Before You Start Your Business Engine

Over the past two decades we have literally helped hundreds of clients negotiate their way through the business start-up phase which can be a bit like a maze for the uninitiated. In the process we have identified some key elements you need to address and they extend way beyond your choice of business structure, accounting software selection and various tax and business registrations.

When selecting your business structure (sole trader, partnership, trust, company etc.) you need to consider asset protection, the potential admission of new partners and your eligibility for the discount capital gains tax concession. With accounting software the wrong choice can be disastrous and there are so many options out there with price tags to match. While we certainly have a preference for programs like Cashflow Manager, Xero and MYOB we need to assess your business needs and level of accounting skill before we make a recommendation. It's certainly not a ‘one size fits all’ approach that some accounting firms push. In my view that is lazy and the software needs to match the client not the skills of the accounting firm. Incredibly, we still pick up new clients who have been using the same software since the introduction of GST in 2000 and for thirteen years they have struggled to cope, paid excessive accounting fees and produced nothing but computerised shoebox records. Part of our client brief is to minimise the cost of compliance and this means every business uses software that matches their business needs with the owners level of accounting skill.

Of course, during the start-up phase there are simple things like GST, ABN and TFN registrations to complete and if you are employing staff you also have to consider HR issues plus register for WorkCover and the Superannuation Guarantee. According to 2011Doing Business Report by the World Bank, Australia is the second easiest place in the world to start a business with entrepreneurs needing only two days to get a business registered and operational. That supports how simple the process is but before you pull the trigger you need to assess the viability of the business which necessitates the preparation of budgets, forecasts and cash flows. This might mean identifying your best and worst case scenarios and potentially canning the idea or possibly refining the product, prices or offering. We do a lot of financial modelling with clients to get all this right before the official launch because it can prove catastrophic.

While starting or buying a business necessitates research, risk, passion and courage, the most important ingredient is planning. Clearly, the old saying, ‘people don’t plan to fail, they just fail to plan’ still applies. It remains both valuable advice and a warning for people intending to start a business. A business plan that outlines the 'big picture' for your business usually incorporates a marketing plan and supporting financial projections. We  give clients our start up expense checklist to identify all their business start-up costs and they usually get a shock when they miss items costing thousands of dollars. From there we help them produce revenue estimates and financial forecasts based on a number of assumptions. During this phase we play devil’s advocate by constantly asking ‘what if?’.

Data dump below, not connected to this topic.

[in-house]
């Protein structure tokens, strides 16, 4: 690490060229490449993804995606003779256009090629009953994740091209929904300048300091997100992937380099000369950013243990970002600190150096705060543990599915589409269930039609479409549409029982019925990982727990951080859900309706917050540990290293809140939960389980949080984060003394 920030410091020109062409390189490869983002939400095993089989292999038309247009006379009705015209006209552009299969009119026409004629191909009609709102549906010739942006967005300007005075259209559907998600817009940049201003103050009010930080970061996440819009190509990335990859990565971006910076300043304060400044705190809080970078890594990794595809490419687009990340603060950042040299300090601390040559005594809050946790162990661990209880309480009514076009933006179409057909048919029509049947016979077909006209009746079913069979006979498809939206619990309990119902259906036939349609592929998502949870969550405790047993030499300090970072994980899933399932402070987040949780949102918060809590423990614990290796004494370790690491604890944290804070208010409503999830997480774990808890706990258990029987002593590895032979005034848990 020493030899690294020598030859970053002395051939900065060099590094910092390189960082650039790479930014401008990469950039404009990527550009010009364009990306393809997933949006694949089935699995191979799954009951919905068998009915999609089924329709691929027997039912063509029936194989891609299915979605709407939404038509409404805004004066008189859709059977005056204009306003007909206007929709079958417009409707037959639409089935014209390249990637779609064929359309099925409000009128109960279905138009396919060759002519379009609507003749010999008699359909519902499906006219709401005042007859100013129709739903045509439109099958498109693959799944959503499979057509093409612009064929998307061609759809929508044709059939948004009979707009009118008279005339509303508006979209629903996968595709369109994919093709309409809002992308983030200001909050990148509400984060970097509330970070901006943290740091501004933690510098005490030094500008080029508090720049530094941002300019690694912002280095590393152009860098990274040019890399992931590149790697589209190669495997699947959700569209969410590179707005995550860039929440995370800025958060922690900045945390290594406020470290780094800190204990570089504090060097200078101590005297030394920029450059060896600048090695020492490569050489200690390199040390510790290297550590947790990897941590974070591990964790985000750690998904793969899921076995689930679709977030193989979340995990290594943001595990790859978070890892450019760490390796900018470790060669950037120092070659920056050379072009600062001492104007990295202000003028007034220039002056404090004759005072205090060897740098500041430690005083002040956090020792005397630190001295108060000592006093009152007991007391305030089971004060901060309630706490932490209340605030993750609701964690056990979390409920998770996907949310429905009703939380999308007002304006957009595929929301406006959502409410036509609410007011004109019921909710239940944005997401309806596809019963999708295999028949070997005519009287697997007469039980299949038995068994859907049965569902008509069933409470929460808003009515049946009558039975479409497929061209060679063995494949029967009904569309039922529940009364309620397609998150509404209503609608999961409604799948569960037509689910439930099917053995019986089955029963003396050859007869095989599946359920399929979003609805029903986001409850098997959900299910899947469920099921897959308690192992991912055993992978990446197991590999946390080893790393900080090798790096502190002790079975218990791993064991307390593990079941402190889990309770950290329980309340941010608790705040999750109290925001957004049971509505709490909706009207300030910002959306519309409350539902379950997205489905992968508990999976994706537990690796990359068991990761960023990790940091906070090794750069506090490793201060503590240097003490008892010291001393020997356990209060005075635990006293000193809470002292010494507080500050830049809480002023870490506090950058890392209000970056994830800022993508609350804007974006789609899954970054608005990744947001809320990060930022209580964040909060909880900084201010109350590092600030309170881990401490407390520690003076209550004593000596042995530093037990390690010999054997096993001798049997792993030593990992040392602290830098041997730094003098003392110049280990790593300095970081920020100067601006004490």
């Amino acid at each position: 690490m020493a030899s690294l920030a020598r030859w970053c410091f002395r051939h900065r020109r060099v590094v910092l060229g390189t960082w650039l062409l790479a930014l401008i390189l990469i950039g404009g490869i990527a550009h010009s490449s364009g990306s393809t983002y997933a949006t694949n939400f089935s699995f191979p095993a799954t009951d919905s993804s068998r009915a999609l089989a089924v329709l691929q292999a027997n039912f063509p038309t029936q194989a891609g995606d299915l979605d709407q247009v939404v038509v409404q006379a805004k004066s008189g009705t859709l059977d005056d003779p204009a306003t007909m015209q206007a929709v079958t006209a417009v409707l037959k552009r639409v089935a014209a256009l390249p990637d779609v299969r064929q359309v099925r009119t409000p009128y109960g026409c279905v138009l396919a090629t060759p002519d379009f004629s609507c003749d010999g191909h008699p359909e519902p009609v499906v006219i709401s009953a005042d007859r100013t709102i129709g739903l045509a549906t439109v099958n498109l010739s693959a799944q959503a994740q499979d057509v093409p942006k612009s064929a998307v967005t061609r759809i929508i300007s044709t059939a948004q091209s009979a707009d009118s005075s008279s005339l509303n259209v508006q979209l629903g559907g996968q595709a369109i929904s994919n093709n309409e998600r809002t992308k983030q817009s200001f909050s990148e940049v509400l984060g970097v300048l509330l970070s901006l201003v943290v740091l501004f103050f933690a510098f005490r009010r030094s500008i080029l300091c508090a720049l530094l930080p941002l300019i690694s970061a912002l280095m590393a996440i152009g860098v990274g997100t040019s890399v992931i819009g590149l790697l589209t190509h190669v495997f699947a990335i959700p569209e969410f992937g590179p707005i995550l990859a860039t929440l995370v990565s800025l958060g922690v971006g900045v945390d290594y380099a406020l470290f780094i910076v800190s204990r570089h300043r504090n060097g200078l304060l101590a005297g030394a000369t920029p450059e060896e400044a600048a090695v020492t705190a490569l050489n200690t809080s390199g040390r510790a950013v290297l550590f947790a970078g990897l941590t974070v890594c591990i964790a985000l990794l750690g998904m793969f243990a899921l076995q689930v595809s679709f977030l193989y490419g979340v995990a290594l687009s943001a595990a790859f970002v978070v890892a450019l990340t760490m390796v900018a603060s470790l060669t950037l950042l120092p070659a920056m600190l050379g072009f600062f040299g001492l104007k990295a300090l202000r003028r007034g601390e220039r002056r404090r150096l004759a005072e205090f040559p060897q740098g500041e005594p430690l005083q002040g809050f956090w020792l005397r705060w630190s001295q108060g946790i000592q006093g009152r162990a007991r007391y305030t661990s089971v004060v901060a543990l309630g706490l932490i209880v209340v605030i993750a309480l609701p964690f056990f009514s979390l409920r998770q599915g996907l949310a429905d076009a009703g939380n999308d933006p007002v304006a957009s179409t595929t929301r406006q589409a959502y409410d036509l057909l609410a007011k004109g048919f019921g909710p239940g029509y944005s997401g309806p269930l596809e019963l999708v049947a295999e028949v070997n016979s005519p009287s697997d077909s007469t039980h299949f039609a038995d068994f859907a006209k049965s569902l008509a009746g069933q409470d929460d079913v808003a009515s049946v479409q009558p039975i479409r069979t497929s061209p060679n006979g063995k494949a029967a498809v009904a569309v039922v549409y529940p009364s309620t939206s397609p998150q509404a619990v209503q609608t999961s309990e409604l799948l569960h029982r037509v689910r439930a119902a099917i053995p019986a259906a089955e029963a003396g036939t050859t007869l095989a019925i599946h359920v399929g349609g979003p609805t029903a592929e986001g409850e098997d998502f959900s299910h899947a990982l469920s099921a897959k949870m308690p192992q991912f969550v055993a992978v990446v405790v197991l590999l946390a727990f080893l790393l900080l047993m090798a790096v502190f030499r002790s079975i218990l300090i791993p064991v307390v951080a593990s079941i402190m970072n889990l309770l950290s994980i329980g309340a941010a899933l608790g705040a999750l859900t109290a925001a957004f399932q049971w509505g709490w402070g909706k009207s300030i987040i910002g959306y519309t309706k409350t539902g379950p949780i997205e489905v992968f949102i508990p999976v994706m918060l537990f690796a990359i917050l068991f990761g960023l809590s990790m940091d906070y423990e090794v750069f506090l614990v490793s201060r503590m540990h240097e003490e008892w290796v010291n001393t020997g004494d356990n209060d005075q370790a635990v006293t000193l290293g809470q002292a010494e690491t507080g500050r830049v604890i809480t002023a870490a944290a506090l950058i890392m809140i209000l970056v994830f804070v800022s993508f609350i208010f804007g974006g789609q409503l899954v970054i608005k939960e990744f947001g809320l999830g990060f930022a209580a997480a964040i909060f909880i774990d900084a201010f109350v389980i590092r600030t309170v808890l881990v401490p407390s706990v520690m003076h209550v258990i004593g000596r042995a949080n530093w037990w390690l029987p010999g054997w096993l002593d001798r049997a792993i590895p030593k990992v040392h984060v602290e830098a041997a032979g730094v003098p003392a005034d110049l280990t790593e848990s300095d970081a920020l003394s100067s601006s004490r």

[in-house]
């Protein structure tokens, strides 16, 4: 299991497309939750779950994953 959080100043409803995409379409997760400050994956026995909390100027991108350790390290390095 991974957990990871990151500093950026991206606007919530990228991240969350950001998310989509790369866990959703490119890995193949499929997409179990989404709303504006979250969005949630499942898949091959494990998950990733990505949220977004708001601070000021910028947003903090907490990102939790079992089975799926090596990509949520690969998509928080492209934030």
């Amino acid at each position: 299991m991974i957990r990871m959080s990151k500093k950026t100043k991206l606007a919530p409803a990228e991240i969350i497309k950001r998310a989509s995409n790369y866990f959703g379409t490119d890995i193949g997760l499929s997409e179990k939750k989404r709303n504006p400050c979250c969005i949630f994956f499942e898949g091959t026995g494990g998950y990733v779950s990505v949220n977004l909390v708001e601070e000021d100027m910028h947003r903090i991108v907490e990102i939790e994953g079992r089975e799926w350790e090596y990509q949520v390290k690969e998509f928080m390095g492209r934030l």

The GFC, technology and the internet have changed the business landscape in this country. Websites are the 21st century business card and depending on your target market, social media could be your most important marketing channel. The harsh reality is that enthusiasm, money, hard work, talent or a great idea is not enough to guarantee success in business. You also need to have a marketing plan and blueprint for the future of your business.

Over the years we have developed a number of practical tools and checklists to help clients fast track through the start-up phase but unfortunately many people starting or buying a business fail because they don't seek or receive the right professional advice from the outset. A new tool we have just created is our Checklist for Business Start Ups that will guide you through some key issues with links to help you source more detailed information. We hope you find it useful and we are very proud of our reputation as a business start-up specialist. Financial aspects aside, we enjoy helping clients with their marketing, branding, slogan, logo, website, search engine optimisation and social media strategy. Our role is to support and guide you through the process and it starts with the right advice.

Linda McGowan